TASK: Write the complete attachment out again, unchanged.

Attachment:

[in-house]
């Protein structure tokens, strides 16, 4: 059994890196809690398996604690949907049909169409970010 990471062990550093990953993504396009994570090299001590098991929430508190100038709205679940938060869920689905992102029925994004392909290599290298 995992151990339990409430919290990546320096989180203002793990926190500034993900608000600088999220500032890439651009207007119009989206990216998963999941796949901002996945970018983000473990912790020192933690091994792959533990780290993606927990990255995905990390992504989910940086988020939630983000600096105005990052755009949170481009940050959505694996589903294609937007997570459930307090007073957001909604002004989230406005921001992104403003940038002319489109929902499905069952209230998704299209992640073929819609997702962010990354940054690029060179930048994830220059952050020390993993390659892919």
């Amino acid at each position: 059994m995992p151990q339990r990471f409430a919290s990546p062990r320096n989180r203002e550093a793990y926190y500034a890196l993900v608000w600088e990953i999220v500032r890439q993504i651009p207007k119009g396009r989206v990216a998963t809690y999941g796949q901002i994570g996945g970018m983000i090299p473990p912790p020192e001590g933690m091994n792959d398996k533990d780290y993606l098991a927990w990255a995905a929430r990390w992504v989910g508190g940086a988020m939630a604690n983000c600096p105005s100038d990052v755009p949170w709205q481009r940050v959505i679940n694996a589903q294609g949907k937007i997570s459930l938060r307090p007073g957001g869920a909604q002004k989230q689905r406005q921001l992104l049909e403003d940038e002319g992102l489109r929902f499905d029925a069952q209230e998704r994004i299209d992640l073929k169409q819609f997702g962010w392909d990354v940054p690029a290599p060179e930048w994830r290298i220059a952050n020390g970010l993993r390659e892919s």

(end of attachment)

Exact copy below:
[in-house]
């Protein structure tokens, strides 16, 4: 059994890196809690398996604690949907049909169409970010 990471062990550093990953993504396009994570090299001590098991929430508190100038709205679940938060869920689905992102029925994004392909290599290298 995992151990339990409430919290990546320096989180203002793990926190500034993900608000600088999220500032890439651009207007119009989206990216998963999941796949901002996945970018983000473990912790020192933690091994792959533990780290993606927990990255995905990390992504989910940086988020939630983000600096105005990052755009949170481009940050959505694996589903294609937007997570459930307090007073957001909604002004989230406005921001992104403003940038002319489109929902499905069952209230998704299209992640073929819609997702962010990354940054690029060179930048994830220059952050020390993993390659892919």
């Amino acid at each position: 059994m995992p151990q339990r990471f409430a919290s990546p062990r320096n989180r203002e550093a793990y926190y500034a890196l993900v608000w600088e990953i999220v500032r890439q993504i651009p207007k119009g396009r989206v990216a998963t809690y999941g796949q901002i994570g996945g970018m983000i090299p473990p912790p020192e001590g933690m091994n792959d398996k533990d780290y993606l098991a927990w990255a995905a929430r990390w992504v989910g508190g940086a988020m939630a604690n983000c600096p105005s100038d990052v755009p949170w709205q481009r940050v959505i679940n694996a589903q294609g949907k937007i997570s459930l938060r307090p007073g957001g869920a909604q002004k989230q689905r406005q921001l992104l049909e403003d940038e002319g992102l489109r929902f499905d029925a069952q209230e998704r994004i299209d992640l073929k169409q819609f997702g962010w392909d990354v940054p690029a290599p060179e930048w994830r290298i220059a952050n020390g970010l993993r390659e892919s």